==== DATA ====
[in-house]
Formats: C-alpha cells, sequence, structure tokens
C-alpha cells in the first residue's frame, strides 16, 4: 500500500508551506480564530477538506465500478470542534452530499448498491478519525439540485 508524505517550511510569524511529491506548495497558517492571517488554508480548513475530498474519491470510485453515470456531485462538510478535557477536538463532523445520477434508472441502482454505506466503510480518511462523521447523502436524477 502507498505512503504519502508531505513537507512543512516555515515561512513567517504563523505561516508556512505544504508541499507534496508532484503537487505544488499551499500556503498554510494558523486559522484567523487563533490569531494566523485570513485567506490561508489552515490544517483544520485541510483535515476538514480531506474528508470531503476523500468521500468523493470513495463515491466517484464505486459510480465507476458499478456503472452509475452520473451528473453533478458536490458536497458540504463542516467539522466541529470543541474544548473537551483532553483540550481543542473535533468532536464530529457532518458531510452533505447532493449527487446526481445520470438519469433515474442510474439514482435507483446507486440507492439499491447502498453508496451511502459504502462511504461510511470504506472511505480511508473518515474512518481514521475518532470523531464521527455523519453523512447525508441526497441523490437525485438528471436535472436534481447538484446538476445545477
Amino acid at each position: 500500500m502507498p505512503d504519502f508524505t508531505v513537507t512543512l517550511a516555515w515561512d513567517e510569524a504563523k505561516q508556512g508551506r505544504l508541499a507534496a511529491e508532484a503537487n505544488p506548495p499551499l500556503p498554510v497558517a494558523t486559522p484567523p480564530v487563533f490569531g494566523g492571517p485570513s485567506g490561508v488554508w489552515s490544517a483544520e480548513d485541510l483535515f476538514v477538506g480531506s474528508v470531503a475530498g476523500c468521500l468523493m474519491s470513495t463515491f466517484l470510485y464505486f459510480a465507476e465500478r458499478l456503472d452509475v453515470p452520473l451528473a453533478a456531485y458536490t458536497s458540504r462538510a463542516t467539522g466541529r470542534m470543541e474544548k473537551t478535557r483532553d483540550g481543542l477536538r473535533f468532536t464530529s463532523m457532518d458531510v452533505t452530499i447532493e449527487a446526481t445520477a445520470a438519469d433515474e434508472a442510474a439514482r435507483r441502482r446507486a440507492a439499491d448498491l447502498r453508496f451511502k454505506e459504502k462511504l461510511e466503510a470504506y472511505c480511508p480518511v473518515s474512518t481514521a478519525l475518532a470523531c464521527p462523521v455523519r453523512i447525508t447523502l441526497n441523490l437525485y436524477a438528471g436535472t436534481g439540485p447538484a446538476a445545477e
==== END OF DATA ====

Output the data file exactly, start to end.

[in-house]
Formats: C-alpha cells, sequence, structure tokens
C-alpha cells in the first residue's frame, strides 16, 4: 500500500508551506480564530477538506465500478470542534452530499448498491478519525439540485 508524505517550511510569524511529491506548495497558517492571517488554508480548513475530498474519491470510485453515470456531485462538510478535557477536538463532523445520477434508472441502482454505506466503510480518511462523521447523502436524477 502507498505512503504519502508531505513537507512543512516555515515561512513567517504563523505561516508556512505544504508541499507534496508532484503537487505544488499551499500556503498554510494558523486559522484567523487563533490569531494566523485570513485567506490561508489552515490544517483544520485541510483535515476538514480531506474528508470531503476523500468521500468523493470513495463515491466517484464505486459510480465507476458499478456503472452509475452520473451528473453533478458536490458536497458540504463542516467539522466541529470543541474544548473537551483532553483540550481543542473535533468532536464530529457532518458531510452533505447532493449527487446526481445520470438519469433515474442510474439514482435507483446507486440507492439499491447502498453508496451511502459504502462511504461510511470504506472511505480511508473518515474512518481514521475518532470523531464521527455523519453523512447525508441526497441523490437525485438528471436535472436534481447538484446538476445545477
Amino acid at each position: 500500500m502507498p505512503d504519502f508524505t508531505v513537507t512543512l517550511a516555515w515561512d513567517e510569524a504563523k505561516q508556512g508551506r505544504l508541499a507534496a511529491e508532484a503537487n505544488p506548495p499551499l500556503p498554510v497558517a494558523t486559522p484567523p480564530v487563533f490569531g494566523g492571517p485570513s485567506g490561508v488554508w489552515s490544517a483544520e480548513d485541510l483535515f476538514v477538506g480531506s474528508v470531503a475530498g476523500c468521500l468523493m474519491s470513495t463515491f466517484l470510485y464505486f459510480a465507476e465500478r458499478l456503472d452509475v453515470p452520473l451528473a453533478a456531485y458536490t458536497s458540504r462538510a463542516t467539522g466541529r470542534m470543541e474544548k473537551t478535557r483532553d483540550g481543542l477536538r473535533f468532536t464530529s463532523m457532518d458531510v452533505t452530499i447532493e449527487a446526481t445520477a445520470a438519469d433515474e434508472a442510474a439514482r435507483r441502482r446507486a440507492a439499491d448498491l447502498r453508496f451511502k454505506e459504502k462511504l461510511e466503510a470504506y472511505c480511508p480518511v473518515s474512518t481514521a478519525l475518532a470523531c464521527p462523521v455523519r453523512i447525508t447523502l441526497n441523490l437525485y436524477a438528471g436535472t436534481g439540485p447538484a446538476a445545477e